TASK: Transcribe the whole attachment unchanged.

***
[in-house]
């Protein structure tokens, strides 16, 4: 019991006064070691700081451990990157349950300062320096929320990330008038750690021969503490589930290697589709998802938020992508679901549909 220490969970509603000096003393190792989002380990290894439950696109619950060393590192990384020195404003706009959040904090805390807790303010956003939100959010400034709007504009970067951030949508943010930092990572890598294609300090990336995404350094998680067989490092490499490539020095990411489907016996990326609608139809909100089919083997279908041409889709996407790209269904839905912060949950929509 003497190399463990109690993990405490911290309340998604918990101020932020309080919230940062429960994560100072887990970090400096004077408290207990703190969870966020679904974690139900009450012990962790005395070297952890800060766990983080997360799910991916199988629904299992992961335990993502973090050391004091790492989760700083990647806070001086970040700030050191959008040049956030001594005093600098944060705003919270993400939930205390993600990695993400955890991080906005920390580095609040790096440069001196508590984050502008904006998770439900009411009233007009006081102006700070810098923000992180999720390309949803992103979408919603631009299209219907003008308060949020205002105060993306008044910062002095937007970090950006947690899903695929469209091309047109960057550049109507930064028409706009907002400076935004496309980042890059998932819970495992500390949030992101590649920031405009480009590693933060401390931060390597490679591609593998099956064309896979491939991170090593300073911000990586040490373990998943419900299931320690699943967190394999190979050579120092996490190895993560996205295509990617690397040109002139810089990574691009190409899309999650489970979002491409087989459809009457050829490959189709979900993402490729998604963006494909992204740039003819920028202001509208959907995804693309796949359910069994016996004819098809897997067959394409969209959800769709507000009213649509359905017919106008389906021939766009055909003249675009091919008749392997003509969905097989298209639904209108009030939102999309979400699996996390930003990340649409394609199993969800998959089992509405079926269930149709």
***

[in-house]
């Protein structure tokens, strides 16, 4: 019991006064070691700081451990990157349950300062320096929320990330008038750690021969503490589930290697589709998802938020992508679901549909 220490969970509603000096003393190792989002380990290894439950696109619950060393590192990384020195404003706009959040904090805390807790303010956003939100959010400034709007504009970067951030949508943010930092990572890598294609300090990336995404350094998680067989490092490499490539020095990411489907016996990326609608139809909100089919083997279908041409889709996407790209269904839905912060949950929509 003497190399463990109690993990405490911290309340998604918990101020932020309080919230940062429960994560100072887990970090400096004077408290207990703190969870966020679904974690139900009450012990962790005395070297952890800060766990983080997360799910991916199988629904299992992961335990993502973090050391004091790492989760700083990647806070001086970040700030050191959008040049956030001594005093600098944060705003919270993400939930205390993600990695993400955890991080906005920390580095609040790096440069001196508590984050502008904006998770439900009411009233007009006081102006700070810098923000992180999720390309949803992103979408919603631009299209219907003008308060949020205002105060993306008044910062002095937007970090950006947690899903695929469209091309047109960057550049109507930064028409706009907002400076935004496309980042890059998932819970495992500390949030992101590649920031405009480009590693933060401390931060390597490679591609593998099956064309896979491939991170090593300073911000990586040490373990998943419900299931320690699943967190394999190979050579120092996490190895993560996205295509990617690397040109002139810089990574691009190409899309999650489970979002491409087989459809009457050829490959189709979900993402490729998604963006494909992204740039003819920028202001509208959907995804693309796949359910069994016996004819098809897997067959394409969209959800769709507000009213649509359905017919106008389906021939766009055909003249675009091919008749392997003509969905097989298209639904209108009030939102999309979400699996996390930003990340649409394609199993969800998959089992509405079926269930149709």